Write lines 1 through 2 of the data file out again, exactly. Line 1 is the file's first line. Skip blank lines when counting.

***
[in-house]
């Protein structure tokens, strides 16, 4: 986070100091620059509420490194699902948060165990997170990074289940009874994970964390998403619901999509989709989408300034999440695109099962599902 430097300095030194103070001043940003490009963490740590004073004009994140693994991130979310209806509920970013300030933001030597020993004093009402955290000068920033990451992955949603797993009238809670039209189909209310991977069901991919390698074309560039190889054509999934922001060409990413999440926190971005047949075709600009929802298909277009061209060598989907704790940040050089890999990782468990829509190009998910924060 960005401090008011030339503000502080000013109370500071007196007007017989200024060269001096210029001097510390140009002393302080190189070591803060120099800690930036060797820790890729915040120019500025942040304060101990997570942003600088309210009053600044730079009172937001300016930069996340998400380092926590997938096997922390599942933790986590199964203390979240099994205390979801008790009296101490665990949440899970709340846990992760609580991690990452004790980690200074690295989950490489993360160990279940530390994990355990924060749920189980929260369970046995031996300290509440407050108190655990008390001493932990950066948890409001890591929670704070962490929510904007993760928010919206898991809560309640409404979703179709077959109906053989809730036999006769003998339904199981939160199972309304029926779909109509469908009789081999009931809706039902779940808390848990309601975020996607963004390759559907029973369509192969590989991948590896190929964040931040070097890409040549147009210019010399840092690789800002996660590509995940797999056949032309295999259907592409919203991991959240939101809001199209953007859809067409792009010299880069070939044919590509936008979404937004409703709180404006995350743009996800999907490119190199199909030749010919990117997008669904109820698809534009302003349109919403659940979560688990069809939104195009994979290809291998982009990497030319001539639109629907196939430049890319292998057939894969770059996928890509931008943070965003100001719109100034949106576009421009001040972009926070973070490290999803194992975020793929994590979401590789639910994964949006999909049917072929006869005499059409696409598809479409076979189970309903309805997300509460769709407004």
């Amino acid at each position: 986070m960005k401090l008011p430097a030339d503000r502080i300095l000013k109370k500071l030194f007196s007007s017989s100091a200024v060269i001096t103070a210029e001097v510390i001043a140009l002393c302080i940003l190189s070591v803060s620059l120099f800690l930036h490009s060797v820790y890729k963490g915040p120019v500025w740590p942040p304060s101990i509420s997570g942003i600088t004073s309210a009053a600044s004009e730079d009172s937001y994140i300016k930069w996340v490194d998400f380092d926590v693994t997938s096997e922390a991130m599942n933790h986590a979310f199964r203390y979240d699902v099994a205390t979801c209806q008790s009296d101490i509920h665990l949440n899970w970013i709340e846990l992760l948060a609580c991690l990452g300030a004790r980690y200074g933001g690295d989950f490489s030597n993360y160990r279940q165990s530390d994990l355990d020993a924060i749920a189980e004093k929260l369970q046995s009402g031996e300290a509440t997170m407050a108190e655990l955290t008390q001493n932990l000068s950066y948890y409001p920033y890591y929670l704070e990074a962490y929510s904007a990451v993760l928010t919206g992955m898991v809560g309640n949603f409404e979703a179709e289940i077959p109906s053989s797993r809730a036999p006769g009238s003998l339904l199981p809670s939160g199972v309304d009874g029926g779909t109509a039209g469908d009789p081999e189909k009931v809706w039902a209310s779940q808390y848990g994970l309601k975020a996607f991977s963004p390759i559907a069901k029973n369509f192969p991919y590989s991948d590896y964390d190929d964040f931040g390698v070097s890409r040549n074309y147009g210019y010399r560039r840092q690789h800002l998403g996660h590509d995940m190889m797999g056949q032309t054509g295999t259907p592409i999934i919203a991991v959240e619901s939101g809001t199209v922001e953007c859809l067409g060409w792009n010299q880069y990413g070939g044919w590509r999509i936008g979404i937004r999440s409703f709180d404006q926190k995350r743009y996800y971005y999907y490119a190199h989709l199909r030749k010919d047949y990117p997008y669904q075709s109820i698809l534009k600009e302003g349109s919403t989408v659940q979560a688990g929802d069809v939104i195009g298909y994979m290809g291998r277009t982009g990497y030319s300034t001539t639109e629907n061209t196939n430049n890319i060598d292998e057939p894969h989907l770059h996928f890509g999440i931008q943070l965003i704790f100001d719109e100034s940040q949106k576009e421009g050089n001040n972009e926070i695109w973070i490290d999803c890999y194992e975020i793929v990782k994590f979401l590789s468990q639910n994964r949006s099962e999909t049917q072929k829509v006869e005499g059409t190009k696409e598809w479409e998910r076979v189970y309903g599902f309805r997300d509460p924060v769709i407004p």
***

[in-house]
């Protein structure tokens, strides 16, 4: 986070100091620059509420490194699902948060165990997170990074289940009874994970964390998403619901999509989709989408300034999440695109099962599902 430097300095030194103070001043940003490009963490740590004073004009994140693994991130979310209806509920970013300030933001030597020993004093009402955290000068920033990451992955949603797993009238809670039209189909209310991977069901991919390698074309560039190889054509999934922001060409990413999440926190971005047949075709600009929802298909277009061209060598989907704790940040050089890999990782468990829509190009998910924060 960005401090008011030339503000502080000013109370500071007196007007017989200024060269001096210029001097510390140009002393302080190189070591803060120099800690930036060797820790890729915040120019500025942040304060101990997570942003600088309210009053600044730079009172937001300016930069996340998400380092926590997938096997922390599942933790986590199964203390979240099994205390979801008790009296101490665990949440899970709340846990992760609580991690990452004790980690200074690295989950490489993360160990279940530390994990355990924060749920189980929260369970046995031996300290509440407050108190655990008390001493932990950066948890409001890591929670704070962490929510904007993760928010919206898991809560309640409404979703179709077959109906053989809730036999006769003998339904199981939160199972309304029926779909109509469908009789081999009931809706039902779940808390848990309601975020996607963004390759559907029973369509192969590989991948590896190929964040931040070097890409040549147009210019010399840092690789800002996660590509995940797999056949032309295999259907592409919203991991959240939101809001199209953007859809067409792009010299880069070939044919590509936008979404937004409703709180404006995350743009996800999907490119190199199909030749010919990117997008669904109820698809534009302003349109919403659940979560688990069809939104195009994979290809291998982009990497030319001539639109629907196939430049890319292998057939894969770059996928890509931008943070965003100001719109100034949106576009421009001040972009926070973070490290999803194992975020793929994590979401590789639910994964949006999909049917072929006869005499059409696409598809479409076979189970309903309805997300509460769709407004």